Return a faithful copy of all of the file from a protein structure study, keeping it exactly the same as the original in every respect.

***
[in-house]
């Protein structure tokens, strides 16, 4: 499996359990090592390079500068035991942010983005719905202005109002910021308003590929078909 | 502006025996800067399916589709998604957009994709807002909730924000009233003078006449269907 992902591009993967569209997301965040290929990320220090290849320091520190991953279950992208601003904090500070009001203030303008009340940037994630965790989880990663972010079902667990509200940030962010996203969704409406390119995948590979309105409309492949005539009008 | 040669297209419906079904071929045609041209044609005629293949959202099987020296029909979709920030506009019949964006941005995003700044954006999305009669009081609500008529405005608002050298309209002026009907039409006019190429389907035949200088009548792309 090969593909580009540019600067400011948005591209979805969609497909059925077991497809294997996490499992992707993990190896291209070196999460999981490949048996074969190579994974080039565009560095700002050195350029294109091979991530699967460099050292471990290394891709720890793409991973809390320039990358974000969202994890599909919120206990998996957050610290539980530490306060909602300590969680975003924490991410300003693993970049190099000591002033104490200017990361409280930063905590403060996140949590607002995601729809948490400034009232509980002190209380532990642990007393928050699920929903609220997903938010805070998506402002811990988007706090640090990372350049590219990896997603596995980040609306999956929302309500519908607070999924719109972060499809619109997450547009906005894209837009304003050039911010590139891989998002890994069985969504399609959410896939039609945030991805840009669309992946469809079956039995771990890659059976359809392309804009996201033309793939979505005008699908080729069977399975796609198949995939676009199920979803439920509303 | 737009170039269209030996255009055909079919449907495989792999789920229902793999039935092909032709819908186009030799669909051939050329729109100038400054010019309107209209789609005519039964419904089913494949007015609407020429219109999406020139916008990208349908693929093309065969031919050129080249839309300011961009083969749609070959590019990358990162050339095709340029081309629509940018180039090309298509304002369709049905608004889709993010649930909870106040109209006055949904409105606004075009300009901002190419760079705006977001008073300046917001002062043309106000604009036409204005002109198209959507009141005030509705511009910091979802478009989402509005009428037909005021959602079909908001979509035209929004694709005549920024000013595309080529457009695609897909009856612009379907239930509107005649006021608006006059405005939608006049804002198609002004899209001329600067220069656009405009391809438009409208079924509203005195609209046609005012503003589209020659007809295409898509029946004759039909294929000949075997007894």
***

[in-house]
């Protein structure tokens, strides 16, 4: 499996359990090592390079500068035991942010983005719905202005109002910021308003590929078909 | 502006025996800067399916589709998604957009994709807002909730924000009233003078006449269907 992902591009993967569209997301965040290929990320220090290849320091520190991953279950992208601003904090500070009001203030303008009340940037994630965790989880990663972010079902667990509200940030962010996203969704409406390119995948590979309105409309492949005539009008 | 040669297209419906079904071929045609041209044609005629293949959202099987020296029909979709920030506009019949964006941005995003700044954006999305009669009081609500008529405005608002050298309209002026009907039409006019190429389907035949200088009548792309 090969593909580009540019600067400011948005591209979805969609497909059925077991497809294997996490499992992707993990190896291209070196999460999981490949048996074969190579994974080039565009560095700002050195350029294109091979991530699967460099050292471990290394891709720890793409991973809390320039990358974000969202994890599909919120206990998996957050610290539980530490306060909602300590969680975003924490991410300003693993970049190099000591002033104490200017990361409280930063905590403060996140949590607002995601729809948490400034009232509980002190209380532990642990007393928050699920929903609220997903938010805070998506402002811990988007706090640090990372350049590219990896997603596995980040609306999956929302309500519908607070999924719109972060499809619109997450547009906005894209837009304003050039911010590139891989998002890994069985969504399609959410896939039609945030991805840009669309992946469809079956039995771990890659059976359809392309804009996201033309793939979505005008699908080729069977399975796609198949995939676009199920979803439920509303 | 737009170039269209030996255009055909079919449907495989792999789920229902793999039935092909032709819908186009030799669909051939050329729109100038400054010019309107209209789609005519039964419904089913494949007015609407020429219109999406020139916008990208349908693929093309065969031919050129080249839309300011961009083969749609070959590019990358990162050339095709340029081309629509940018180039090309298509304002369709049905608004889709993010649930909870106040109209006055949904409105606004075009300009901002190419760079705006977001008073300046917001002062043309106000604009036409204005002109198209959507009141005030509705511009910091979802478009989402509005009428037909005021959602079909908001979509035209929004694709005549920024000013595309080529457009695609897909009856612009379907239930509107005649006021608006006059405005939608006049804002198609002004899209001329600067220069656009405009391809438009409208079924509203005195609209046609005012503003589209020659007809295409898509029946004759039909294929000949075997007894």